If you’re a creative who’s worked on campaigns, designs, and more for large companies but you can’t share it thanks to NDA, I feel your pain – welcome to my life. With so many recruiters vetting candidates based only on their online presence, this can be a real (and painful) challenge but it can be overcome. Let’s talk about a few ways to bulk up your personal brand presence.
Please note that you should always consult your own contracts + legal advisors prior to sharing any sensitive or NDA protected work. This is only meant to provide you with some ideas of where to start – not to be legal advice.
Check your Contracts
Some NDA’s will occasionally allow for creatives to share representative samples of work in the context of hiring – check your contracts and reach out to the company legal team to see if these companies will approve of your sharing the design spec. Obviously, ensure that no company secrets or sensitive information are included in the spec – and be mindful of when the design will be made public (example: asking to share a website or print design that is not yet public is unlikely to be approved).
Ask a Favor
If you have a long-standing, good relationship with a company you’ve worked with in the past – you could ask for legal approval to share work as a personal favor. Draft an email to your contact explaining exactly what work you’d like to share, in what context it will be shared, and attach a copy of the text and images you’d like to include. Be prepared to ask nicely, to answer questions, and to gracefully accept no as an answer.
Do Some Spec Work
I can almost feel folks starting to frown when they see “Spec Work”. Here’s the thing, when you can’t share your past creative to prove your design chops it’s worth it to spend some time creating a representative sample of work to demonstrate how you think. Even if it’s just a quick brand mood board or an idea for a log-in screen or marketing campaign – take some time to draft some visuals and write down the thought behind them. If you create these in reference to an existing brand – be sure to note that it is not contracted work (ie – that no one paid you for it and you were not employed by the brand). If a prospective employer shared sensitive information with you to create spec work, that information should be removed after use, even if you didn’t sign an NDA (good manners – this is a small world folks and people do talk).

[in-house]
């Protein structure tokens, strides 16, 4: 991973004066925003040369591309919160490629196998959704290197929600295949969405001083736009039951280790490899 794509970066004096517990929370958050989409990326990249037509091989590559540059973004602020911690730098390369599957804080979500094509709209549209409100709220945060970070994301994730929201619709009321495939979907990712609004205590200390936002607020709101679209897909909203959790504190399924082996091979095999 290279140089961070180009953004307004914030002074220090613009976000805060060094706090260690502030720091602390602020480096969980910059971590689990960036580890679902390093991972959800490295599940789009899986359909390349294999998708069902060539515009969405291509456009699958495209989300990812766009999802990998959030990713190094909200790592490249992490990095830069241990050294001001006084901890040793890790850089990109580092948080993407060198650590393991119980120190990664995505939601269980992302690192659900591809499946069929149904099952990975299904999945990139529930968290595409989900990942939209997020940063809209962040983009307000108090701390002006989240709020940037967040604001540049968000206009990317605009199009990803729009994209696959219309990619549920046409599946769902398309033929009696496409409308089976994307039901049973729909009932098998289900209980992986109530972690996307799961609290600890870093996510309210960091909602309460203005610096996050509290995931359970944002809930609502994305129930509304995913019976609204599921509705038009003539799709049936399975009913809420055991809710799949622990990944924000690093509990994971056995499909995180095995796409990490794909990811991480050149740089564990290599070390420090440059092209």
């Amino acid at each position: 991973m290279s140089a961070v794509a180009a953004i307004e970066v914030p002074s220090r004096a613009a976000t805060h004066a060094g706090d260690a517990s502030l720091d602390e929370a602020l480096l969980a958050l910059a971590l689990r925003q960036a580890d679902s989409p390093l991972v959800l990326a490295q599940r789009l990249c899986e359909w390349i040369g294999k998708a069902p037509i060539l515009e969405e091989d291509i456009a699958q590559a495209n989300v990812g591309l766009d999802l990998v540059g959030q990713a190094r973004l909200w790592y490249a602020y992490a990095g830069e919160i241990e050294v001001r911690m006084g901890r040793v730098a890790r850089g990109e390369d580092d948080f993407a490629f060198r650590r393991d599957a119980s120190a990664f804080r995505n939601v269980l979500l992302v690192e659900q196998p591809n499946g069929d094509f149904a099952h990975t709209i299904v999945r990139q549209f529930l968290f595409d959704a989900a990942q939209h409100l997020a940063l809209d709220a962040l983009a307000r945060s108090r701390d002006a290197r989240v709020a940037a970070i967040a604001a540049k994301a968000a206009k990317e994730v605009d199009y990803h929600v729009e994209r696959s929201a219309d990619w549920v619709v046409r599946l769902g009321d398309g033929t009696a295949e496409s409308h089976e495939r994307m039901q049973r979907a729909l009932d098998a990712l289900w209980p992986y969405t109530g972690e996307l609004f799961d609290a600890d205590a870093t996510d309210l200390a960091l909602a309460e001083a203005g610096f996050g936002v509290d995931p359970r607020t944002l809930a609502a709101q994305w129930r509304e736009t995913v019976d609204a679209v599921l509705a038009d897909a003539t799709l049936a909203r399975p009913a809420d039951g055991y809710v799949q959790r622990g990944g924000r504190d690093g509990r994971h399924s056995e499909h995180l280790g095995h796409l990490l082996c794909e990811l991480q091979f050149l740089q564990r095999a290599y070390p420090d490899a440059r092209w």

Tip: If your online portfolio is lacking, attaching spec work to your cover letter can help to make a better first impression.
Know How to Talk About It
Sometimes – sharing the visuals is just not an option. That doesn’t mean you have to be caught off-guard or unprepared in an interview. Always let prospective employers know why you can’t share your work (ie. that you are under NDA), and have a prepared statement (and if possible a similar, non-NDA protected sample) about any relevant aspects of design experience you have such as marketing campaigns, ad campaigns, graphic or web designs, etc. Preparing your statements in advance will help you to ensure that you don’t share any NDA protected information as well.
Hang in There + Keep Track of Work You Can Share
Truth be told – it will take longer to find a job. But keep trying and as you go, keep a folder of vetted, “safe to share”, creative work. If you’re making non-NDA spec work you’ll build up a nice little cache and it will help in the long run.